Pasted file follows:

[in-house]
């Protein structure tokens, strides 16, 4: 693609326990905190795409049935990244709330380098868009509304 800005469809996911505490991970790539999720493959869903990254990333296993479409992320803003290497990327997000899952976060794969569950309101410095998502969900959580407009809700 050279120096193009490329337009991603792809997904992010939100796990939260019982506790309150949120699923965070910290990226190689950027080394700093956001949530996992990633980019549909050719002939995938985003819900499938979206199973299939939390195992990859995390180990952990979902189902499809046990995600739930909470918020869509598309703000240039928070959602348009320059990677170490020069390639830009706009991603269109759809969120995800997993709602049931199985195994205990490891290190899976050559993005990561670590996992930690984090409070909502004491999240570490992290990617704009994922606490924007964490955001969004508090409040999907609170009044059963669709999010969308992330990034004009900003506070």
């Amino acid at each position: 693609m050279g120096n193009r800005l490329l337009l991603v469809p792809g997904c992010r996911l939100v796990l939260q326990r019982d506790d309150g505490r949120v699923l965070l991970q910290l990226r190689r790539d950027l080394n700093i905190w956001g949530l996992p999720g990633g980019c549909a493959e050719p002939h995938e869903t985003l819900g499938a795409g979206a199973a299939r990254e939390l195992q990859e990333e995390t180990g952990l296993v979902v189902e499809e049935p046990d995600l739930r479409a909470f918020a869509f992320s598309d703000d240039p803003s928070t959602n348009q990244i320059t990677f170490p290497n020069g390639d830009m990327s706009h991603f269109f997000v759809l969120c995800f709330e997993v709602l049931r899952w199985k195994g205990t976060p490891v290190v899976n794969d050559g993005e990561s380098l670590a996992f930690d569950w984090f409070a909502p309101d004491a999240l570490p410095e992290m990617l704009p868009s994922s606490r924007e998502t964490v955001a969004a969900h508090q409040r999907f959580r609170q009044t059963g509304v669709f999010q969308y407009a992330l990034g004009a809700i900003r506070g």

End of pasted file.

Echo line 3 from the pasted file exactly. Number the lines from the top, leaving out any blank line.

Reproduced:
């Amino acid at each position: 693609m050279g120096n193009r800005l490329l337009l991603v469809p792809g997904c992010r996911l939100v796990l939260q326990r019982d506790d309150g505490r949120v699923l965070l991970q910290l990226r190689r790539d950027l080394n700093i905190w956001g949530l996992p999720g990633g980019c549909a493959e050719p002939h995938e869903t985003l819900g499938a795409g979206a199973a299939r990254e939390l195992q990859e990333e995390t180990g952990l296993v979902v189902e499809e049935p046990d995600l739930r479409a909470f918020a869509f992320s598309d703000d240039p803003s928070t959602n348009q990244i320059t990677f170490p290497n020069g390639d830009m990327s706009h991603f269109f997000v759809l969120c995800f709330e997993v709602l049931r899952w199985k195994g205990t976060p490891v290190v899976n794969d050559g993005e990561s380098l670590a996992f930690d569950w984090f409070a909502p309101d004491a999240l570490p410095e992290m990617l704009p868009s994922s606490r924007e998502t964490v955001a969004a969900h508090q409040r999907f959580r609170q009044t059963g509304v669709f999010q969308y407009a992330l990034g004009a809700i900003r506070g």